Don’t have any social outlets in your life? Join a weekly meet up group around a hobby or subject that you love. Make your own weekly event with your favourite people (weekly dinner, book club, weekly jam session, etc.). Call up your friends more often and ask them to come along on your plethora of activities that help you fill your variety quota.
4. Exercise in a way that feels like you’re playing
My buddy Charlie Hoehn talks about this beautifully in his book Play It Away…
We don’t generally thrive (in terms of happiness/joy) by running on a treadmill for an hour while watching TV. I mean, sure, some people love treadmills… but I would wager that they are the exception in a general population and not the majority.
Find a form of exercise that is so fun that you forget that it’s even considered exercise. You should have the feeling of “Oh wow! I was having so much fun that I forgot how frequently I had to wipe this sweat off my face. Apparently I am exercising right now…”
Personally, I love playing trampoline dodgeball (yeah, it’s a thing). I also love going out to concerts and dancing for hours. And sometimes, when the mood strikes me, I also love calling up a specialized personal trainer I have who teaches me street fighting/combat skills/self-defence type stuff. In all three of those events, I usually laugh so much that I literally forget that my heart is pounding.
I’m sure there’s been some physical or aerobic activity that you’ve engaged in in your life that was so fun that it didn’t feel like exercise… remember it, put it in your calendar, and make it a regular priority.
5. Regularly engage in flow states that aren’t necessarily tied to your work
Mihaly Csikszentmihalyi (that’s a guy’s name… pronounced Me-hi, Cheeks-scent-me-high) talks extensively across his series of books about the importance of what he dubs flow in our daily lives.
According to Wikipedia, flow is the state of being is the mental state of operation in which a person performing an activity is fully immersed in a feeling of energized focus, full involvement, and enjoyment in the process of the activity. It’s also often referred to as being ‘in the zone.’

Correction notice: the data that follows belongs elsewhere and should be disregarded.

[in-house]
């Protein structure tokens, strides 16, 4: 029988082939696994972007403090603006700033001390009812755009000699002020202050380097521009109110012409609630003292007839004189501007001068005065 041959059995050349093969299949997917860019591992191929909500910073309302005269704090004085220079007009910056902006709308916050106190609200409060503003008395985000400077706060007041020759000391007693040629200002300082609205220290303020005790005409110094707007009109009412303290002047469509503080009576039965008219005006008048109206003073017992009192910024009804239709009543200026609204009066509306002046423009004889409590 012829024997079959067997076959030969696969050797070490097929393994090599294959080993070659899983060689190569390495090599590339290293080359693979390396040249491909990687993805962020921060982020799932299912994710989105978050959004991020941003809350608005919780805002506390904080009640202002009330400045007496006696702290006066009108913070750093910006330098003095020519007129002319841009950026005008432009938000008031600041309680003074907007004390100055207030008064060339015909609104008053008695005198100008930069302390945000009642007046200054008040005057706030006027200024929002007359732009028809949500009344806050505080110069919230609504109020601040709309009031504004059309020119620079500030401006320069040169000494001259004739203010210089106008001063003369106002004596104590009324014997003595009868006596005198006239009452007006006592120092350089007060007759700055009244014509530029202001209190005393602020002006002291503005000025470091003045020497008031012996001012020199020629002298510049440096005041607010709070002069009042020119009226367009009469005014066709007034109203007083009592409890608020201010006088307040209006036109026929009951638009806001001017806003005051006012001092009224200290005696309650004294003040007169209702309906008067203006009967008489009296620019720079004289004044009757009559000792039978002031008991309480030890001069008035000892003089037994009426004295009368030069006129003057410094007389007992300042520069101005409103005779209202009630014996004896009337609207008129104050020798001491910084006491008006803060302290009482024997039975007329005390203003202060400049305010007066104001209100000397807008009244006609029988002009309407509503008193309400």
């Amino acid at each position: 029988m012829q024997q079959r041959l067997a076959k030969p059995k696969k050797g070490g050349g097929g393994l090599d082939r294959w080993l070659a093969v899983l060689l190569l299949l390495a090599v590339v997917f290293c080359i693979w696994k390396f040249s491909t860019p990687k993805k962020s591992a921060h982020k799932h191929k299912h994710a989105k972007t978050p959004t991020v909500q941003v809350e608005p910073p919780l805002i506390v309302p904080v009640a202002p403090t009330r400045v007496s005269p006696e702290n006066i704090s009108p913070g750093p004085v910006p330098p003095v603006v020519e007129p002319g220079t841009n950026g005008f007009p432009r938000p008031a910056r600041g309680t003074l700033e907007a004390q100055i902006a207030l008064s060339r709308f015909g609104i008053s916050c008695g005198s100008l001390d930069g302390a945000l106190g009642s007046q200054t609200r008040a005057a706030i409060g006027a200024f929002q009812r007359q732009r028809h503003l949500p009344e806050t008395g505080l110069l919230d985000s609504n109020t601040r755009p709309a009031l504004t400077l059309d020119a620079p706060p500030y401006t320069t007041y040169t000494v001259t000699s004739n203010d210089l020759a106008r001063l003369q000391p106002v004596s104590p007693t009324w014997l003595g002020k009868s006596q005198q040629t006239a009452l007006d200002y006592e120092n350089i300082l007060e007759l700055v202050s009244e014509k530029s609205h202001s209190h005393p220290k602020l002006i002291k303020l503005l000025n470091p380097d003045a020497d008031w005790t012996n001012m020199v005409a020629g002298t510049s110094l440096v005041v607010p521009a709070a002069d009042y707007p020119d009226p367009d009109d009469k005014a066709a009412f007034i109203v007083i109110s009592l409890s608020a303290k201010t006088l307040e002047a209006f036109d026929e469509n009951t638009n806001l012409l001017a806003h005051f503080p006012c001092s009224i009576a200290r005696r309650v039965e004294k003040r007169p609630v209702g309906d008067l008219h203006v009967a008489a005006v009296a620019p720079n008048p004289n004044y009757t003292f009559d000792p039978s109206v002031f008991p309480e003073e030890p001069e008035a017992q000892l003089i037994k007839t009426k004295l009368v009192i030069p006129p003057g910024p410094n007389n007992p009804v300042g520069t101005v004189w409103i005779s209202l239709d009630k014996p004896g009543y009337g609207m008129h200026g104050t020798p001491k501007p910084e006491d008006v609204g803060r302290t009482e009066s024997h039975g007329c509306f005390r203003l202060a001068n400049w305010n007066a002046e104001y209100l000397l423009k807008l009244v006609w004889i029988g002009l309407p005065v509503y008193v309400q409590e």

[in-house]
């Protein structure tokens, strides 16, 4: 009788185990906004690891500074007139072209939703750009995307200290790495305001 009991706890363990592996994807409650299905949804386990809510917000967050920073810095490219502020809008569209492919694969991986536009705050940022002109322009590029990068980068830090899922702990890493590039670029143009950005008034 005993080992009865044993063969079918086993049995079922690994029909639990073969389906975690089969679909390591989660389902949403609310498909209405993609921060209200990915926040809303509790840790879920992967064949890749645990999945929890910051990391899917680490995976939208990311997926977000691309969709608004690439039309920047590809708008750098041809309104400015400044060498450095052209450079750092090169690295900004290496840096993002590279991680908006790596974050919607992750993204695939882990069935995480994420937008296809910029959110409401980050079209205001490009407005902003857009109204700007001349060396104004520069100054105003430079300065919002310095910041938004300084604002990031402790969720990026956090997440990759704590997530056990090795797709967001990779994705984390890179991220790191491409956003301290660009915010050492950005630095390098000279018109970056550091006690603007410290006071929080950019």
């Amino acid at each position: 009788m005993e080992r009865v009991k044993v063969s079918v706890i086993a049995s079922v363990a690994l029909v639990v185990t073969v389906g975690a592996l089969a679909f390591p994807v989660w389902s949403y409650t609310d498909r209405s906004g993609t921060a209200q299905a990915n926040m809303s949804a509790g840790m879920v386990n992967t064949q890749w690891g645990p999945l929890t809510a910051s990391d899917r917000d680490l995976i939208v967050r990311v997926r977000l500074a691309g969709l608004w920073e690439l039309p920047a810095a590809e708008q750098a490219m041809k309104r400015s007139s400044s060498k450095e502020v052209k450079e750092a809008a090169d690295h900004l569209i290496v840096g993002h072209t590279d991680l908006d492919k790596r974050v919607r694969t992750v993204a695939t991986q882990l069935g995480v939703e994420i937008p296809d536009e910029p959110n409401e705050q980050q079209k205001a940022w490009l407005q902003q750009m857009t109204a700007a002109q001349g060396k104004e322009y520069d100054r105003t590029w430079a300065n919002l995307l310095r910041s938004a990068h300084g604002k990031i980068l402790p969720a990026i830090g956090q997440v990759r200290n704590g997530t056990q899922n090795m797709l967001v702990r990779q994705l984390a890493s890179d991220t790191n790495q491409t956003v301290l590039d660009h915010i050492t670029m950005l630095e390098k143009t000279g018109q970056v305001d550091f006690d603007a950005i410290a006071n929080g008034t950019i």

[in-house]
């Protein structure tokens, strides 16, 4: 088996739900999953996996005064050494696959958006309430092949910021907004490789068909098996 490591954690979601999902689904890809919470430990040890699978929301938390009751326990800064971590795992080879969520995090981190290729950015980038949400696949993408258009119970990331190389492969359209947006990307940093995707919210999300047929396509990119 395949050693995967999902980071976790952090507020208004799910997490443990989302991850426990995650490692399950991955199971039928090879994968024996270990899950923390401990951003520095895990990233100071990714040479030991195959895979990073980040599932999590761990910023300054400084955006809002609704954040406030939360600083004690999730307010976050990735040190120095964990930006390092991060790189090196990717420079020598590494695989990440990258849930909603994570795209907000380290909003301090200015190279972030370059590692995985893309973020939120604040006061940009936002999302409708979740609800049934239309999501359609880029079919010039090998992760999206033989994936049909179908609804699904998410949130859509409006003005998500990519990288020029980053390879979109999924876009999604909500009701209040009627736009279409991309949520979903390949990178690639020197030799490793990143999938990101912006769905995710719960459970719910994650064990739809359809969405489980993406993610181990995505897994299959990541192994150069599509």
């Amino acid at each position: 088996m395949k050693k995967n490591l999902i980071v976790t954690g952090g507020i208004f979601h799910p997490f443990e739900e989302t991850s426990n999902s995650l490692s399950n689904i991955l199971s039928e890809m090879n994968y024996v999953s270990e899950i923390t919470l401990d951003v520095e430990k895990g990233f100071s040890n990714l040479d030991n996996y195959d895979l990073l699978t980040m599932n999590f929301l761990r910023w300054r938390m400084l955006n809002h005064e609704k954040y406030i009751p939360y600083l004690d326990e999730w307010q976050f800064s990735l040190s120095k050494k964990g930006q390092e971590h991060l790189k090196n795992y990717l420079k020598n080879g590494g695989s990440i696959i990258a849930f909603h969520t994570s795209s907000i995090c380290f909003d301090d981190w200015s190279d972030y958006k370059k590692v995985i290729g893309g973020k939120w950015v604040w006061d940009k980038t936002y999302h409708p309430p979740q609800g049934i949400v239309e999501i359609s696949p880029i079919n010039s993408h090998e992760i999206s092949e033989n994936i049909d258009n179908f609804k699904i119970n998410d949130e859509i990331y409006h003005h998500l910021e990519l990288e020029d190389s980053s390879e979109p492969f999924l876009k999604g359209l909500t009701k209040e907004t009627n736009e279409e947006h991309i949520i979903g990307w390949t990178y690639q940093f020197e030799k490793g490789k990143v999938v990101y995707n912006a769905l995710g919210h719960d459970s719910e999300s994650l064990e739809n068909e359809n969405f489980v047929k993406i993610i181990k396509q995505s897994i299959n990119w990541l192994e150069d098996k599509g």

A professional pianist rocking out on his piano is in a state of flow. A go-go dancer performing their third set of the night to their favourite song is in a state of flow. You get the idea.
Regularly engaging in your personal flow states brings you huge surges of happy chemicals that then spread throughout your daily life.
So what activities do you do that make you lose track of time? Dancing? Creating? Having sex? Rock climbing? Figure out the answers to that question, and then do those things.
6. Random acts of kindness
After a certain financial threshold, money doesn’t buy happiness.
Science has shown that there is a big gap (in terms of happiness) between making $5,000/year compared to $50,000/year… but the happiness gap between someone who makes $50,000/year and $50 million/year is not significant.
One way that money does consistently buy happiness is if you spend it on other people. And while spending your money on people certainly isn’t the only way to be kind, it is one way into the wild world of random acts of kindness.
It feels good doing good things for others. Whether you volunteer your time with an organization that you believe in, plug people’s parking metres around town, put on a ‘FREE HUGS’ shirt and give out free consensual hugs to people in your city’s downtown core, or hand out free dog treats to people’s pets (after checking with the owners for allergies) in public, random acts of kindness feel great.
Want some ideas as to how to incorporate random acts of kindness into your life? Check out my article 31 Ways To Spread More Love Into The World.
7. Gratitude practice
One of the fastest ways to sustainably boost your dopamine levels is to incorporate a regular gratitude practice.
This could look as simple as verbalizing ten things that you’re grateful for to your friend/partner once per week, or be as elaborate as doing a gratitude meditation every day for ten minutes.
Personally, I love the Five Minute Journal by my friends Alex and UJ, which is a physical book that asks all of the right questions… and it only takes a few minutes per day.
So that’s it!
Invest your time and energy into intrinsically motivated things (personal growth, close relationships, and contributing to the world), incorporate some or all of the above seven actionable steps, and you are scientifically proven to be a happy, more emotionally fulfilled person in no time.
Dedicated to your success,
Ps. Regarding the story off the top of this article, I quickly rejigged my goals for the year and prioritized creative fulfillment and contribution above all else. Which is a huge part of why I’ve been writing so much more on a wider variety of topics these past few months. If you’re interested in checking out some of the biggest winners of the year, thus far, here they are in order of fan-favourites…